Standing alone during the Credo?

Hey brothers and sisters!

I was traveling a few weeks ago, and it took me through Sunday. I found out the town I was in offered a TLM High Mass at a local parish, so I went. I hadnt gone to TLM in about a month, so I started missing it. It was a VERY small congregation, about a dozen people, all scattered throughout the church. Not that it was bad at all (actually kind of nice, less distractions)

Well, I was fervently praying the Mass all the way up to the Credo, where we of course all stood, kneeled at the incarnation, and stood back up. I was buried in my missal, fervently reflecting and praying the words. I was following the choir-sung creed in terms of when to end my prayer, and I glanced up and saw Father was sitting down, and EVERYONE else was too! In this gigantic empty church, I was the crazy guy standing up when everyone was sitting down. Like having a big long, uncut weed in a freshly mowed lawn! Needless to say I was a bit embarrassed and tried to swallow my pride:blush::stuck_out_tongue: and went on.

I guess my question is that should I follow what rate Father is saying the creed , or the choir? I dont remember ever this happening before.
In the past my beloved ex-girlfriend would touch me on the shoulder to give me cues, since then I had just started going to TLM, and needed reminders during the liturgy.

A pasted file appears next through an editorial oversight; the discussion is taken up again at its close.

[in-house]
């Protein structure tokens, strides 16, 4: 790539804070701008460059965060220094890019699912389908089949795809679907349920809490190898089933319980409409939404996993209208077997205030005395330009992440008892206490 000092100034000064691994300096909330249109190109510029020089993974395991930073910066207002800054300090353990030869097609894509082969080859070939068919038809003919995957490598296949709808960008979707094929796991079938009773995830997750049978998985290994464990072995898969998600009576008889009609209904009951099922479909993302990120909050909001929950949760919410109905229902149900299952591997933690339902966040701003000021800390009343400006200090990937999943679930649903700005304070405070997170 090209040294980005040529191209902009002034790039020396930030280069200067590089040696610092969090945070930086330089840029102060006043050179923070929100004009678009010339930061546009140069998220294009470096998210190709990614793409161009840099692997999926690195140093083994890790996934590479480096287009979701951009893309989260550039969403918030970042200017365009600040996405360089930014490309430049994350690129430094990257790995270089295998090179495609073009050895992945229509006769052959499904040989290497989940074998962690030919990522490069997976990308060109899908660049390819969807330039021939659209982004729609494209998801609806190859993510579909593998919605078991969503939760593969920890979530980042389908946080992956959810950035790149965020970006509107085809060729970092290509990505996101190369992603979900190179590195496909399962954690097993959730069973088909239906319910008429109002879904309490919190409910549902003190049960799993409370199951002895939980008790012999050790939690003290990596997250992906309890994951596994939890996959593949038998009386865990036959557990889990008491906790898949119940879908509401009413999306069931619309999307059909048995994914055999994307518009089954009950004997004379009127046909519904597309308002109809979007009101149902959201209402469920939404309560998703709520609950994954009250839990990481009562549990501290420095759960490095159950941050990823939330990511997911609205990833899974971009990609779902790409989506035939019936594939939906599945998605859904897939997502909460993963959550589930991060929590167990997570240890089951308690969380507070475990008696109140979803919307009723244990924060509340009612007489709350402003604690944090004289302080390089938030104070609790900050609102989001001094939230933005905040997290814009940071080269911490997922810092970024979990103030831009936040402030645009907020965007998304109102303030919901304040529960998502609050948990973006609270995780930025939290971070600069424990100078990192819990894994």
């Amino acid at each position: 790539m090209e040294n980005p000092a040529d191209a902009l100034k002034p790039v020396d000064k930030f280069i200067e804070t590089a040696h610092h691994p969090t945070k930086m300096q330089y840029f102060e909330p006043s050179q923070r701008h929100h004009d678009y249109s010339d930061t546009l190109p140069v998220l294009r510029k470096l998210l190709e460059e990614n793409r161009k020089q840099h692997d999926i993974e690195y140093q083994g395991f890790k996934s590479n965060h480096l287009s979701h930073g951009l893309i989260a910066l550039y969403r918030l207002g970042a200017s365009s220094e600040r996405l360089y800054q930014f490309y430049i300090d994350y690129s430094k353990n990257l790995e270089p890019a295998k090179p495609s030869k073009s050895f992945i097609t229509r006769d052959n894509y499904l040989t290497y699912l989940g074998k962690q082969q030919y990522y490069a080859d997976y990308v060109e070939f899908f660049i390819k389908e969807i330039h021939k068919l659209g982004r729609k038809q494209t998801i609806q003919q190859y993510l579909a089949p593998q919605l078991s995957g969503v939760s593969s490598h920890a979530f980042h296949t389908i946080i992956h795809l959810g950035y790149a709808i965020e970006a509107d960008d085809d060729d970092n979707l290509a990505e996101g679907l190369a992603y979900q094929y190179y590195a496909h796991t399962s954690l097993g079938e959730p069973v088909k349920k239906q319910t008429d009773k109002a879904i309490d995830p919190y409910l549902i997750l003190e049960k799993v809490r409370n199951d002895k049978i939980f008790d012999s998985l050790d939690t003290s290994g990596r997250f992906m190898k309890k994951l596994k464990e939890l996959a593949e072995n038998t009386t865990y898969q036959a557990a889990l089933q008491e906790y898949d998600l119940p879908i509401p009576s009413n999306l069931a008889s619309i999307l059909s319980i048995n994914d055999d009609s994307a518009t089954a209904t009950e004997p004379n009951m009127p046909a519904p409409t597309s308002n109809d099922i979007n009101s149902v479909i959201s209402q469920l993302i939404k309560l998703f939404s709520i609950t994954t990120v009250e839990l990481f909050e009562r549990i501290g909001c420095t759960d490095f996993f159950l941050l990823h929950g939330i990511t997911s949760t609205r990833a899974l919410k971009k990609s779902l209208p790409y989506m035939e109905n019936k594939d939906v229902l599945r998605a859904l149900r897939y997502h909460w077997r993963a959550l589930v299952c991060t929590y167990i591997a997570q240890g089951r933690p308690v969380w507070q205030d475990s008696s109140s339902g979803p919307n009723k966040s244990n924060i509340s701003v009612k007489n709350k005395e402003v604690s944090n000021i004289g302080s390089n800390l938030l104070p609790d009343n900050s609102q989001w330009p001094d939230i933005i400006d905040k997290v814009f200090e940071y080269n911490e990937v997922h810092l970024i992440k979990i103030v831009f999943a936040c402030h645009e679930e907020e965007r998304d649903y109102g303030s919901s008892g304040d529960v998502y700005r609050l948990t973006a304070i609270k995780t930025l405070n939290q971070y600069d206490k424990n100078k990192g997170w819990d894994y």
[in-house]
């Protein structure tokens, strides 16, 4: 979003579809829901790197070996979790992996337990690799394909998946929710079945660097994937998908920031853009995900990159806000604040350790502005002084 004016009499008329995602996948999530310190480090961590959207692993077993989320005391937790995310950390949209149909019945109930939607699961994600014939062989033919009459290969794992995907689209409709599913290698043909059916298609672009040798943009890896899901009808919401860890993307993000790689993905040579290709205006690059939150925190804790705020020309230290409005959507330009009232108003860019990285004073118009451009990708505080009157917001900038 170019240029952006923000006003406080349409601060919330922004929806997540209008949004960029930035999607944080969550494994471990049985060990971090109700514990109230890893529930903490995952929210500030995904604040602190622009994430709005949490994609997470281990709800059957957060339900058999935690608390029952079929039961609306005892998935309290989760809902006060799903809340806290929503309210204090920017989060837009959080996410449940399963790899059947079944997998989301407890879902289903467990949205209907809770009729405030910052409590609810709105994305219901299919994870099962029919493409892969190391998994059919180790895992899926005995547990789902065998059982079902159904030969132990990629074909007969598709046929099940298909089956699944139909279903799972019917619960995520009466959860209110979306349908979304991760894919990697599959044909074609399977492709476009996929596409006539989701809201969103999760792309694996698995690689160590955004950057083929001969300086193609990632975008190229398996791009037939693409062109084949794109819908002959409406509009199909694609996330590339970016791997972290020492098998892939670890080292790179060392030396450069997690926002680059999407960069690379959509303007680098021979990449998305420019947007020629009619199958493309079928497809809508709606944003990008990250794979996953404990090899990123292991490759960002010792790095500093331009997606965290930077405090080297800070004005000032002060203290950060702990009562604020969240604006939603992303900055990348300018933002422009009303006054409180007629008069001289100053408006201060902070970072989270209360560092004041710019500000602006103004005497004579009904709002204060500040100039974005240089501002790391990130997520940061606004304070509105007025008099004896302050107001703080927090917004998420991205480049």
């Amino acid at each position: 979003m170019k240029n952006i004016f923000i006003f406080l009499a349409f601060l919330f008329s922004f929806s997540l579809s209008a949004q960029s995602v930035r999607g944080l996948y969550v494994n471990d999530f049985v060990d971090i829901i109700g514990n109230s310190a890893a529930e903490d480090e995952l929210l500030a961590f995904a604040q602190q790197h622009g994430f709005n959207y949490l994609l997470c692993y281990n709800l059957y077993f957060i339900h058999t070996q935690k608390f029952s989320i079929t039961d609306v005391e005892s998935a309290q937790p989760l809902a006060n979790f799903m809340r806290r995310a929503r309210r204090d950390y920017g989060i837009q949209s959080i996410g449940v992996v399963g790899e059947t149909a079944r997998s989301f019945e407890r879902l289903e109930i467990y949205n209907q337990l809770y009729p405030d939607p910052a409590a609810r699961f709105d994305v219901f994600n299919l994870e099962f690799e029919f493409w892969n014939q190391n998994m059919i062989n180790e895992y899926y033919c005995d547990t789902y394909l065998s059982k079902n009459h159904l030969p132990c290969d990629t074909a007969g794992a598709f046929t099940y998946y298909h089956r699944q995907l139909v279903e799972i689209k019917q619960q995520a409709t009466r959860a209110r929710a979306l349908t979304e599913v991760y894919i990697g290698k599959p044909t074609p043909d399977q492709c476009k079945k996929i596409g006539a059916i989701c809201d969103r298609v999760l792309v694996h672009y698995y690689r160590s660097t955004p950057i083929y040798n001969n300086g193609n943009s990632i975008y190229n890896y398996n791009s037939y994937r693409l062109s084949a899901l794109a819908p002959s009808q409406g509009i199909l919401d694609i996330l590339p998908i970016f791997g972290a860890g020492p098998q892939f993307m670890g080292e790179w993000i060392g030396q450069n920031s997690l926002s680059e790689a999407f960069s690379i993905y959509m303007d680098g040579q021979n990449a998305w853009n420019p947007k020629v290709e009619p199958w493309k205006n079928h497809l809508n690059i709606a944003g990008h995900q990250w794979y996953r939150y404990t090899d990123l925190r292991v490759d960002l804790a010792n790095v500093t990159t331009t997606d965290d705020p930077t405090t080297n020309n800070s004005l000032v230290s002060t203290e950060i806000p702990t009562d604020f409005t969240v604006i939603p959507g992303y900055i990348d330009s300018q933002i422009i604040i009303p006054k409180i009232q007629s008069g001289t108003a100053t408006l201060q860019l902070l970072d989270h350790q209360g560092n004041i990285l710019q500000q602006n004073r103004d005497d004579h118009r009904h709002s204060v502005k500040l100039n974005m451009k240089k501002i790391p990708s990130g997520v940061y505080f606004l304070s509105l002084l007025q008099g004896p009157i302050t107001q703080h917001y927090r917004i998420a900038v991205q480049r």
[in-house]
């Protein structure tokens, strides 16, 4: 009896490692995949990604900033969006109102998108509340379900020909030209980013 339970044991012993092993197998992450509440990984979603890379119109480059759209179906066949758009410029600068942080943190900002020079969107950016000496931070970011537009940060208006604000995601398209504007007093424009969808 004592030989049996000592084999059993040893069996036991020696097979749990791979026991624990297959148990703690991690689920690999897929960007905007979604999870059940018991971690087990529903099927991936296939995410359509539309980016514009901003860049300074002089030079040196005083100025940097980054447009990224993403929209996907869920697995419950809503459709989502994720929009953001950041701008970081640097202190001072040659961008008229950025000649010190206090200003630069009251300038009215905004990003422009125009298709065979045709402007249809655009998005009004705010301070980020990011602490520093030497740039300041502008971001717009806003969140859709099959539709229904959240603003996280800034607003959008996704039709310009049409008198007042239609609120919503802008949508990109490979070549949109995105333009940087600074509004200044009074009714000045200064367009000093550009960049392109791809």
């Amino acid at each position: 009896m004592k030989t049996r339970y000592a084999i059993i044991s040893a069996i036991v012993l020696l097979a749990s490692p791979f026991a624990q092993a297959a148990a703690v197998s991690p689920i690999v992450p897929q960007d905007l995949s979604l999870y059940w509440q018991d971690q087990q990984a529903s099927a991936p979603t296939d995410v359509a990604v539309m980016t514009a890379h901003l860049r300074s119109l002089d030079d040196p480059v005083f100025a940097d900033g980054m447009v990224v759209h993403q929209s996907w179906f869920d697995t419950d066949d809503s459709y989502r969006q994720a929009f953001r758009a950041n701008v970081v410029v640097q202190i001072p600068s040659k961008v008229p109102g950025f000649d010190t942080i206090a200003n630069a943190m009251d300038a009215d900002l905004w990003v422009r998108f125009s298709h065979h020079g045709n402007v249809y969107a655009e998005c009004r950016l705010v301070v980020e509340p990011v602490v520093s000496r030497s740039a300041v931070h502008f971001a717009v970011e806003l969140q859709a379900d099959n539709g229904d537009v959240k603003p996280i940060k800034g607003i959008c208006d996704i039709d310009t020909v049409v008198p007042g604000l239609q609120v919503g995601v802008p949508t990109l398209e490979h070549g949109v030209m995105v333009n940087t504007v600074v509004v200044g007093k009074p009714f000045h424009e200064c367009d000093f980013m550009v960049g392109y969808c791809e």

When the congregation sits, you sit. The choir will not ever sit while they are singing, so you can’t follow them. The priest sits first, then you will see the people sit. Follow what they do. It’s propablt better not to be so engrossed in the missal that you miss the actions in the Mass.

I’m sure you understand how “time” works in the EF. “Standard Time” is measured by the celebrant, so when he is finished with the creed he goes on to the next step, which is to wait for the choir to finish the creed in their “Daylight Saving Time”. Since the congregation is seeing one thing but hearing another, they can follow either their eyes or their ears as they please. Some people genuflect when the celebrant says et incarnatus est and then a second time with the choir when the same line comes up in the sung version. What people don’t realize is that it only looks like different times. This may help:

Good analogy. The choir may respond and may sing appropriate hymns/readings/etc. but they don’t “say” (or preside at) the Mass.

There are no rubrics for the laity in the TLM. Everything the laity does is simply governed by tradition. And tradition varies from parish to parish. The genuflecting on the part of the laity during the creed was a practice that began with Saint King Louis IX. He always genuflected during the passage describing the incarnation, and as he was the king so did everyone else. But, to this day it’s not required of the laity to do so.

Generally, I think the best advice is to follow the advice Saint Ambrose gave to a Christian who was complaining about different liturgical practices in different areas: “when in Rome do as the Romans do.”

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